No Mas! Local Sheriffs Stop Honoring Immigration Detainers
When it comes to the detention of immigrants in local jails, business as usual is no more. A veritable wave of sheriffs across the country have abruptly stopped honoring detainer requests from Immigration and Customs Enforcement (ICE) in the wake of federal court decisions holding that local law enforcement can and will be held liable for keeping immigrant inmates in continued custody, solely because of an ICE detainer request, in violation of the Fourth Amendment to the U.S. Constitution.
Over the last several years, every jail in the country has become familiar with the I-247 immigration detainer request, issued by ICE. The I-247 detainer is sent to local jails, requesting that local law enforcement keep a particular inmate in custody for an additional period of time after he or she would otherwise be released so that immigration authorities can pick him or her up to be transferred to an immigration detention center. Tens of thousands of people have been detained this way by local jails, for varying time periods, and at an untold fiscal expense to the local taxpayers. This “request”, however, has no legal force.
Immigration detainers are not warrants or court orders. In fact, these detainers are not issued or even approved of by judges. Instead, they are unsworn documents that may be issued by a wide variety of immigration enforcement agents and deportation officers. They are frequently issued without even a supervisor’s review. Therefore, these detainers often do not even represent a finding of a person’s immigration status nor do they provide any proof that the person is even deportable.
Recent decisions by federal judges in Oregon, Rhode Island and the Third Circuit have concluded that immigration detainers are merely requests and do not meet the required evidentiary standards to satisfy a government initiated seizure. The decisions make two things clear: (1) I-247 immigration detainers are requests, and therefore pose no legal obligation that sheriffs must comply with, and (2) local sheriffs who decide to honor these requests, do so at his or her own peril.
Miranda-Olivares v. Clackamas County (D. Ore. Apr. 11, 2014)
In Clackamas County, a federal district court in Oregon held that a county violated the Fourth Amendment when its jail held the plaintiff in custody solely on the basis of an immigration detainer. The plaintiff was arrested for violation of a restraining order, and ICE issued a detainer the following day. Bail was set at $500, but jail officials on multiple occasions informed family members that posting bail would not result in release, because even after bail was posted, the jail would keep Ms. Miranda-Olivares in custody pursuant to the immigration detainer. After two weeks, she pleaded guilty to the state charge and was sentenced to time served. Because of the immigration detainer, the jail kept her in custody an additional 19 hours, until ICE assumed custody. The plaintiff argued that the county was legally liable for unjustifiably depriving her of liberty, solely on the basis of the immigration detainer, when it 1) denied her release on bail and 2) denied her immediate release after she resolved her state court case.
The county argued that the detainer was an order from the federal government that it was legally obligated to carry out. The court rejected that argument, explaining that the detainer regulation, 8 C.F.R. § 287.7, “does not require LEAs [Law Enforcement Agencies] to detain suspected aliens upon receipt of a Form I-247 from ICE.” The court further concluded “that the Jail was at liberty to refuse ICE’s request to detain Miranda-Olivares if that detention violated her constitutional rights.” The court went on to award summary judgment to the plaintiff, holding that the county imprisoned her without probable cause in violation of the Fourth Amendment.
Morales v. Chadbourne (D. R.I. Feb. 12, 2014)
Earlier this year, a federal district court in Rhode Island held that a jail could not escape liability by claiming that it was compelled to honor immigration detainers. In Morales v. Chadbourne, a United States citizen was granted a personal recognizance bond on a state criminal charge. She was not released, however, because ICE sent an immigration detainer to the jail asking that it continue to hold Ms. Morales for 48 additional hours. The box checked on the detainer form stated that ICE had “initiated an investigation” to determine whether Ms. Morales was subject to deportation. Ms. Morales spent an additional day in jail, solely on the purported authority of the ICE detainer. After ICE agents took Ms. Morales into custody, they released her after realizing she was a citizen.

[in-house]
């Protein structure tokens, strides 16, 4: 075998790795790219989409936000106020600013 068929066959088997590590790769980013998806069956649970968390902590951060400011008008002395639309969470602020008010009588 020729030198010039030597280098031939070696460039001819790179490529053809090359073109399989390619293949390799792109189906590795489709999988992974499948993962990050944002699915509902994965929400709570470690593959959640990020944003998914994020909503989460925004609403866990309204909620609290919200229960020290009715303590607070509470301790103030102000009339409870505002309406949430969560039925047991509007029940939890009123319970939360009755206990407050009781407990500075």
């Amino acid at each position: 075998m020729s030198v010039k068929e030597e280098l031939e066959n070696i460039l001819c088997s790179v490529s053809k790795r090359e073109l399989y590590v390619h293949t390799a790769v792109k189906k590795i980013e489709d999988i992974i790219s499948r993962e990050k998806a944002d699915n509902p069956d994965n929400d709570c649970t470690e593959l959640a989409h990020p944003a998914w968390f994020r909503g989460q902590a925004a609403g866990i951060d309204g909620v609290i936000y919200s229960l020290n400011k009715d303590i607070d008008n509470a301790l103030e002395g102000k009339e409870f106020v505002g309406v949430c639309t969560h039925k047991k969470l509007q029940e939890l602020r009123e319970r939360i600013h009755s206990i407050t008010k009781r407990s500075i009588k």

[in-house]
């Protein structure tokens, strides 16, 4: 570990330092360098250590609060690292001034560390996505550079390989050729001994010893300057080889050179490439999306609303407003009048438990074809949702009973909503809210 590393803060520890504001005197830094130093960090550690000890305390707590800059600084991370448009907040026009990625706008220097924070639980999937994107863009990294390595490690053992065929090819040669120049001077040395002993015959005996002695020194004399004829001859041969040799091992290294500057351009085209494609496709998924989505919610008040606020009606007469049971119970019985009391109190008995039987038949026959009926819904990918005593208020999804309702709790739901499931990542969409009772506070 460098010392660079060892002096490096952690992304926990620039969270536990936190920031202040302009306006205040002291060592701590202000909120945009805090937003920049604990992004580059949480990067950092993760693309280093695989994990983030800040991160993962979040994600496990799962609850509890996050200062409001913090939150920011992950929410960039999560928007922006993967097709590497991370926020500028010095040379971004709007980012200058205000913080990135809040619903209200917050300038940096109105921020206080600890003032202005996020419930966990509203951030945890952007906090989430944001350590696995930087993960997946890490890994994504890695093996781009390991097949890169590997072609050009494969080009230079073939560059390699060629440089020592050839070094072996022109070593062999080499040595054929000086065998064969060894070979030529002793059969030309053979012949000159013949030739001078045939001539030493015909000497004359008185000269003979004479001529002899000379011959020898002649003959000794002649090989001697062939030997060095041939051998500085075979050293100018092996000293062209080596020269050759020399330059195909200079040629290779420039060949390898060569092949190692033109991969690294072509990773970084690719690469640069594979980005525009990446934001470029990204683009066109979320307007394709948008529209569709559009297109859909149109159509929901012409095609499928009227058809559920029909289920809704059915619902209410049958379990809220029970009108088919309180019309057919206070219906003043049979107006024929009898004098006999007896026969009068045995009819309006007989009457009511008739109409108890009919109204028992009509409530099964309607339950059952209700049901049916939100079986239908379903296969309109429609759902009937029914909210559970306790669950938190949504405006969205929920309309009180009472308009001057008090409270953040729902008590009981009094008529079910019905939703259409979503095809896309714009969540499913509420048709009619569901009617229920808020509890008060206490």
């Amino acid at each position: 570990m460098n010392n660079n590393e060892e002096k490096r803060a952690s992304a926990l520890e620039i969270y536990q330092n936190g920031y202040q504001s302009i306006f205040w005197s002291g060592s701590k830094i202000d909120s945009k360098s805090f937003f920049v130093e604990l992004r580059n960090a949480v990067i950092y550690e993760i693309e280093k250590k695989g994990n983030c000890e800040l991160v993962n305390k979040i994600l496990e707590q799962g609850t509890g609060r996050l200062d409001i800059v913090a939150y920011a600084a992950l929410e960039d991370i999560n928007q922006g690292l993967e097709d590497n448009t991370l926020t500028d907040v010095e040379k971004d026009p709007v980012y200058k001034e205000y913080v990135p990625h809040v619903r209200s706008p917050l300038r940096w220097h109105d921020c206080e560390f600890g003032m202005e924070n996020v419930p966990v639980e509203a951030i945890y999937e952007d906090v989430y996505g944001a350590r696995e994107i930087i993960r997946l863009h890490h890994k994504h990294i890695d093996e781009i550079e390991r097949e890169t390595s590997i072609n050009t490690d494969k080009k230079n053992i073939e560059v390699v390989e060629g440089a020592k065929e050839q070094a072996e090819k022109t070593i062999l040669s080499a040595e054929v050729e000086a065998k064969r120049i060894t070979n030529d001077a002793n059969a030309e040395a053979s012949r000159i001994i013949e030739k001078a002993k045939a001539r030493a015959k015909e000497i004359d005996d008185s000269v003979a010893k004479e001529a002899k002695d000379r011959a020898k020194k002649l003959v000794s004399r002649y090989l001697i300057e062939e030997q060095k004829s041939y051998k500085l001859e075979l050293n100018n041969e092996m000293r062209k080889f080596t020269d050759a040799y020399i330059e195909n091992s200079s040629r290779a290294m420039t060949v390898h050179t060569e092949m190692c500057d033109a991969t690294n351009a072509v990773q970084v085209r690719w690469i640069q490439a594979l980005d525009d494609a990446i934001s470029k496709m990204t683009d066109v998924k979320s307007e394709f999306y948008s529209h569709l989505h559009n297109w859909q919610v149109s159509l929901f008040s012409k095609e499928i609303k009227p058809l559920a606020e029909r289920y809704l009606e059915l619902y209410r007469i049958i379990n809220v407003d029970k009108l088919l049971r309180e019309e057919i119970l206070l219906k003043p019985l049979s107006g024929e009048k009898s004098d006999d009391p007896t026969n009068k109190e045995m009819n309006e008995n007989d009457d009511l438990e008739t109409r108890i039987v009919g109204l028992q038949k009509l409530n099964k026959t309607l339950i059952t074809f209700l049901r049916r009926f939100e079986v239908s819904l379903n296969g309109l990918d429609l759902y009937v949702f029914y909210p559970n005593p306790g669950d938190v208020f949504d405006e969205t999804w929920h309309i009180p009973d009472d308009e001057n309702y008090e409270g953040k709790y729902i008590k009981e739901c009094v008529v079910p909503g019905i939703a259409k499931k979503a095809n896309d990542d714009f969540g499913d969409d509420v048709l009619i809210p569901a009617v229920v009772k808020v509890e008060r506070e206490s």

In a motion to dismiss, the jail authorities argued that they had no liability because they detained Ms. Morales on the basis of what they characterized as a facially valid immigration detainer, which they analogized to an arrest warrant. The court rejected the argument, explaining that “[w]arrants are very different from detainers, and there was no accompanying warrant in this case.” The court quoted Buquer v. Indianapolis, 797 F. Supp. 2d 905, 911 (S.D. Ind. 2011), which explained that “a detainer is not a criminal warrant, but rather a voluntary request that the law enforcement agency ‘advise [DHS] prior to release of the alien, in order for [DHS] to arrange to assume custody.” The court held that the jail must answer the charge that it deprived Ms. Morales of liberty without adequate legal authority.
Galarza v. Szalczyk (3rd Cir. 2014)
The most extensive explanation of why detainers are requests, not commands, appears in Galarza v. Szalczyk. Mr. Galarza, a United States citizen, was arrested and posted bail. The jail refused to release him, however, because ICE had issued a detainer that said that an “investigation has been initiated” to determine whether Galarza was deportable. He spent three days in jail before ICE recognized that he was a citizen and withdrew the detainer. When Galarza sued, the jail argued that it was legally obligated to comply with the detainer’s request to hold Galarza an additional 48 hours after bail had been posted.
The Third Circuit squarely rejected the jail’s argument, holding that “immigration detainers do not and cannot compel a state or local law enforcement agency to detain suspected aliens [.]” If an immigration detainer were indeed a command, the court explained, it would violate the anti-commandeering principle of the Tenth Amendment:
Under the Tenth Amendment, immigration officials may not order state and local officials to imprison suspected aliens subject to removal at the request of the federal government. Essentially, the federal government cannot command the government agencies of the states to imprison persons of interest to federal officials. Thus, the plaintiffs’ claims against the jail could proceed.